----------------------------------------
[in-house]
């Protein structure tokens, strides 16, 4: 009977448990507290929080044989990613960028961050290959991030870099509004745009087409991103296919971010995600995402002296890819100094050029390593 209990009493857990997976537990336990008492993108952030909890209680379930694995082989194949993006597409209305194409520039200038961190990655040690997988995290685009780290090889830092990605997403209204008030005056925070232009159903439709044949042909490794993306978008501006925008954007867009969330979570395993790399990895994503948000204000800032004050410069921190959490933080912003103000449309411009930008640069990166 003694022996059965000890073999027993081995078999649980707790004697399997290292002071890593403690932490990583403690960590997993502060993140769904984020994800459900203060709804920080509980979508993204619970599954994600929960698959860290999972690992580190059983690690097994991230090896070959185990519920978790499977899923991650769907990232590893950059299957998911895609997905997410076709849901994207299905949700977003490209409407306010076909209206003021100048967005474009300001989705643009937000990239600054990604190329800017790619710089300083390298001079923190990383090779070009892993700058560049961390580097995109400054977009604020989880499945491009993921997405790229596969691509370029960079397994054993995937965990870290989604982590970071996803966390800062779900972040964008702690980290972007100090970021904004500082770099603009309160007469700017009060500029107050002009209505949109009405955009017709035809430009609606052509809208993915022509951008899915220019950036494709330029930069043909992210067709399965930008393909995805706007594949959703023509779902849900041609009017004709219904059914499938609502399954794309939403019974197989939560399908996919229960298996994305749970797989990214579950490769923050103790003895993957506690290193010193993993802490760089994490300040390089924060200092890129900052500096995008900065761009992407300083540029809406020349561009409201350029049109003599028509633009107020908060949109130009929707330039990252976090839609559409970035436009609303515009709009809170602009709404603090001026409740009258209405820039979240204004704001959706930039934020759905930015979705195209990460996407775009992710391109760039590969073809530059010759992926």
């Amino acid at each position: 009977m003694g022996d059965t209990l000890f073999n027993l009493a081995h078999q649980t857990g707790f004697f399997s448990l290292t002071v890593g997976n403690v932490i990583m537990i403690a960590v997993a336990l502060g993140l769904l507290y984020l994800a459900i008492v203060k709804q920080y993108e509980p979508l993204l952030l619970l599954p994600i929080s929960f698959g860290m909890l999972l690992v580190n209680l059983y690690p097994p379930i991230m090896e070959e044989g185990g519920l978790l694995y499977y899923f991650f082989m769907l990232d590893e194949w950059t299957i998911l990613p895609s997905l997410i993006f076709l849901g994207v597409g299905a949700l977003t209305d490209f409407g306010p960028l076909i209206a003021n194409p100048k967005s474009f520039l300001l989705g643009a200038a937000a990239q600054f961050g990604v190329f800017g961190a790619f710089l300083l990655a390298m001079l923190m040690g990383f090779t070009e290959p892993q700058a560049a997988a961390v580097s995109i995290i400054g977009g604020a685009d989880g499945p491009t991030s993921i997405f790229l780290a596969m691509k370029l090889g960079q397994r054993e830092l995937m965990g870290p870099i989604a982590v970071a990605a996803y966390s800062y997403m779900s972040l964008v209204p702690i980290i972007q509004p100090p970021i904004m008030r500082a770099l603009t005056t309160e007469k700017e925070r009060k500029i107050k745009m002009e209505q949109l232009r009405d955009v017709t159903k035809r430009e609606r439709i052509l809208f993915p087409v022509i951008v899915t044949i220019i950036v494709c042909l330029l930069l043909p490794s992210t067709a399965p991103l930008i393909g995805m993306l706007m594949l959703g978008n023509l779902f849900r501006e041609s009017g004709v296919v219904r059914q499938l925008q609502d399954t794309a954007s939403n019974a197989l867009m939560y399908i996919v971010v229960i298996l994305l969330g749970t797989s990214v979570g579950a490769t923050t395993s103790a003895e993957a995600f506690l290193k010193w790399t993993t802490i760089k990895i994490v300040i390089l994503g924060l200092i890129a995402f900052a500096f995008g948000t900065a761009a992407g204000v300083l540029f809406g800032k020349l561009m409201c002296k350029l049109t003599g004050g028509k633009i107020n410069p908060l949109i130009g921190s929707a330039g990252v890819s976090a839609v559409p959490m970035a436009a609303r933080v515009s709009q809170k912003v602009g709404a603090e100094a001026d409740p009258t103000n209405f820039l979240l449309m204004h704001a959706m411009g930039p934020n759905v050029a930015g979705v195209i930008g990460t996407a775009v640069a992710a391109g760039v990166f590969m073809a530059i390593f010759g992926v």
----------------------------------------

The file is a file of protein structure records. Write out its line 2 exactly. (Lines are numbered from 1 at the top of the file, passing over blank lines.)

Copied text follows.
């Protein structure tokens, strides 16, 4: 009977448990507290929080044989990613960028961050290959991030870099509004745009087409991103296919971010995600995402002296890819100094050029390593 209990009493857990997976537990336990008492993108952030909890209680379930694995082989194949993006597409209305194409520039200038961190990655040690997988995290685009780290090889830092990605997403209204008030005056925070232009159903439709044949042909490794993306978008501006925008954007867009969330979570395993790399990895994503948000204000800032004050410069921190959490933080912003103000449309411009930008640069990166 003694022996059965000890073999027993081995078999649980707790004697399997290292002071890593403690932490990583403690960590997993502060993140769904984020994800459900203060709804920080509980979508993204619970599954994600929960698959860290999972690992580190059983690690097994991230090896070959185990519920978790499977899923991650769907990232590893950059299957998911895609997905997410076709849901994207299905949700977003490209409407306010076909209206003021100048967005474009300001989705643009937000990239600054990604190329800017790619710089300083390298001079923190990383090779070009892993700058560049961390580097995109400054977009604020989880499945491009993921997405790229596969691509370029960079397994054993995937965990870290989604982590970071996803966390800062779900972040964008702690980290972007100090970021904004500082770099603009309160007469700017009060500029107050002009209505949109009405955009017709035809430009609606052509809208993915022509951008899915220019950036494709330029930069043909992210067709399965930008393909995805706007594949959703023509779902849900041609009017004709219904059914499938609502399954794309939403019974197989939560399908996919229960298996994305749970797989990214579950490769923050103790003895993957506690290193010193993993802490760089994490300040390089924060200092890129900052500096995008900065761009992407300083540029809406020349561009409201350029049109003599028509633009107020908060949109130009929707330039990252976090839609559409970035436009609303515009709009809170602009709404603090001026409740009258209405820039979240204004704001959706930039934020759905930015979705195209990460996407775009992710391109760039590969073809530059010759992926």